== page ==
Background: The aim of our study was to assess whether there is a relationship between reproductive cycle events and the initiation or changes in symptoms of obsessive-compulsive disorder (OCD).
Method: Forty-six female outpatients meeting DSM-IV criteria for OCD completed a semistructured interview at our OCD unit to assess the relationship between reproductive cycle events and OCD. Dates of data collection were from January 2001 to December 2003.
Results: In our sample, OCD onset occurred in the same year as menarche in 22% (N = 10), at pregnancy in 2% (N = 1), at postpartum in 7% (N = 3), and at menopause in 2% (N = 1). Worsening of preexisting OCD was reported by 20% of patients (9/45) at premenstruum, 8% (1/12) at pregnancy, 50% (6/12) at postpartum, and 8% (1/12) at menopause. The number of premenstrual mood symptoms, which included anxiety, irritability, mood lability and depressed mood, was associated with both premenstrual worsening of OCD (OR = 5.1, p < .01) and onset or worsening of OCD at postpartum (OR = 2.7, p < .05). Patients with an onset or worsening of OCD at postpartum also more frequently reported pre-menstrual worsening of OCD and previous history of major depressive disorder, including postpartum depression (p < or =.05 for all).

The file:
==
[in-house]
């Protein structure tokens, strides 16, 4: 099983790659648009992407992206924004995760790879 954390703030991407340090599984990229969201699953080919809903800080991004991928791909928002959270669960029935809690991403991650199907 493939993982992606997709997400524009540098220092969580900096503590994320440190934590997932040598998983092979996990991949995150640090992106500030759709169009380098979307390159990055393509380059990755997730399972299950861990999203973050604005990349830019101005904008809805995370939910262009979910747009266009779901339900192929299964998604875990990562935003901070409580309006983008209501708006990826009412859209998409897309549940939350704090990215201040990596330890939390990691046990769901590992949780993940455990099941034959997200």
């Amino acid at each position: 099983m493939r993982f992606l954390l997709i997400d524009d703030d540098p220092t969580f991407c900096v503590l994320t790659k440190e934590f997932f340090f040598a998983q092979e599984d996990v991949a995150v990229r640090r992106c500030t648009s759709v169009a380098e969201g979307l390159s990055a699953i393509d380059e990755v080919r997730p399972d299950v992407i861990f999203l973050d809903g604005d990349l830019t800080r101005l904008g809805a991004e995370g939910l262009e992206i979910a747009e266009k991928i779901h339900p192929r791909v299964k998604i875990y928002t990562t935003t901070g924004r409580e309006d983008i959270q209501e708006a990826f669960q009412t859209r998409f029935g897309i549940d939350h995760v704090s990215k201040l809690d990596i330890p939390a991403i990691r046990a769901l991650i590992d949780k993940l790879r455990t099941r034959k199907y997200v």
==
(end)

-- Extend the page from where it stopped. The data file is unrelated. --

Conclusion: In a substantial number of patients, the onset or worsening of OCD was related to reproductive cycle events, especially at menarche and postpartum. Certain women with OCD seem to be vulnerable to worsening of OCD at different reproductive periods that imply hormonal fluctuations, and premenstruum and post-partum were the 2 reproductive events with a greater vulnerability. Those patients whose OCD symptoms appeared to be related to reproductive events also exhibited a greater history of mood symptoms (premenstrual depression and major depressive episodes).